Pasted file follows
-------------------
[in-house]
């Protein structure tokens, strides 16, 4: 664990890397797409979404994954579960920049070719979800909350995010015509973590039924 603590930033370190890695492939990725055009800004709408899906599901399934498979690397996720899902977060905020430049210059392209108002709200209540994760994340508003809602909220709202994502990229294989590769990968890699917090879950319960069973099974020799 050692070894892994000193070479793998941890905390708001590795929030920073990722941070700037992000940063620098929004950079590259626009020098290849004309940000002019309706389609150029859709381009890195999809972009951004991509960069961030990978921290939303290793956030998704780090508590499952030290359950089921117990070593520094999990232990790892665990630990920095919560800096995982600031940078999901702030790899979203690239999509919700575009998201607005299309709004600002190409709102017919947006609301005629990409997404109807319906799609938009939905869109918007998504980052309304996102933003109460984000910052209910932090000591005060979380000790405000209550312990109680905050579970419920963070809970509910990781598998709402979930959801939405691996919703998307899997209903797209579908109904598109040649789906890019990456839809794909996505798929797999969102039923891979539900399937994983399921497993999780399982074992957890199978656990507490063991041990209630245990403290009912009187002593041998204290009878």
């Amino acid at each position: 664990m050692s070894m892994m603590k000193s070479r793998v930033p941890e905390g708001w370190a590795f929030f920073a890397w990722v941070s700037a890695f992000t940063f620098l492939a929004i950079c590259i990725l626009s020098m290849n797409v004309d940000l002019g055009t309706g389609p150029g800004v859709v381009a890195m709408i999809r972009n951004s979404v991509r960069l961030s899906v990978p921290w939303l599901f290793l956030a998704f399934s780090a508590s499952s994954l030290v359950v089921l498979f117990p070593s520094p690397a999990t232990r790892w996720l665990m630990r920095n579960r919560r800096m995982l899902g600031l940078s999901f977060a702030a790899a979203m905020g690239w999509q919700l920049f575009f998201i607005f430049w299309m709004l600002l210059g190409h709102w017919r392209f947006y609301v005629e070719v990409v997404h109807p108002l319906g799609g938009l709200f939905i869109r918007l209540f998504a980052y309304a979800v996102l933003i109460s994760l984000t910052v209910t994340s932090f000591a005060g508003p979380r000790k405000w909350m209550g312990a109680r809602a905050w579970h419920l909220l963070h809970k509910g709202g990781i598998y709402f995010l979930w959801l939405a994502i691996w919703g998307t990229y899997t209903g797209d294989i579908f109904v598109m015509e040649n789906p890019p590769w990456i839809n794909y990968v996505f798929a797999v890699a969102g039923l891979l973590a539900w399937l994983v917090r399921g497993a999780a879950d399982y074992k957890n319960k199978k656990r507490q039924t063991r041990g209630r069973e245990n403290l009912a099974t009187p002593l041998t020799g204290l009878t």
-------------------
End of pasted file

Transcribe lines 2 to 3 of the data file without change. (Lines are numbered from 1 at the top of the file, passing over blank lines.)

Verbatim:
């Protein structure tokens, strides 16, 4: 664990890397797409979404994954579960920049070719979800909350995010015509973590039924 603590930033370190890695492939990725055009800004709408899906599901399934498979690397996720899902977060905020430049210059392209108002709200209540994760994340508003809602909220709202994502990229294989590769990968890699917090879950319960069973099974020799 050692070894892994000193070479793998941890905390708001590795929030920073990722941070700037992000940063620098929004950079590259626009020098290849004309940000002019309706389609150029859709381009890195999809972009951004991509960069961030990978921290939303290793956030998704780090508590499952030290359950089921117990070593520094999990232990790892665990630990920095919560800096995982600031940078999901702030790899979203690239999509919700575009998201607005299309709004600002190409709102017919947006609301005629990409997404109807319906799609938009939905869109918007998504980052309304996102933003109460984000910052209910932090000591005060979380000790405000209550312990109680905050579970419920963070809970509910990781598998709402979930959801939405691996919703998307899997209903797209579908109904598109040649789906890019990456839809794909996505798929797999969102039923891979539900399937994983399921497993999780399982074992957890199978656990507490063991041990209630245990403290009912009187002593041998204290009878």
């Amino acid at each position: 664990m050692s070894m892994m603590k000193s070479r793998v930033p941890e905390g708001w370190a590795f929030f920073a890397w990722v941070s700037a890695f992000t940063f620098l492939a929004i950079c590259i990725l626009s020098m290849n797409v004309d940000l002019g055009t309706g389609p150029g800004v859709v381009a890195m709408i999809r972009n951004s979404v991509r960069l961030s899906v990978p921290w939303l599901f290793l956030a998704f399934s780090a508590s499952s994954l030290v359950v089921l498979f117990p070593s520094p690397a999990t232990r790892w996720l665990m630990r920095n579960r919560r800096m995982l899902g600031l940078s999901f977060a702030a790899a979203m905020g690239w999509q919700l920049f575009f998201i607005f430049w299309m709004l600002l210059g190409h709102w017919r392209f947006y609301v005629e070719v990409v997404h109807p108002l319906g799609g938009l709200f939905i869109r918007l209540f998504a980052y309304a979800v996102l933003i109460s994760l984000t910052v209910t994340s932090f000591a005060g508003p979380r000790k405000w909350m209550g312990a109680r809602a905050w579970h419920l909220l963070h809970k509910g709202g990781i598998y709402f995010l979930w959801l939405a994502i691996w919703g998307t990229y899997t209903g797209d294989i579908f109904v598109m015509e040649n789906p890019p590769w990456i839809n794909y990968v996505f798929a797999v890699a969102g039923l891979l973590a539900w399937l994983v917090r399921g497993a999780a879950d399982y074992k957890n319960k199978k656990r507490q039924t063991r041990g209630r069973e245990n403290l009912a099974t009187p002593l041998t020799g204290l009878t």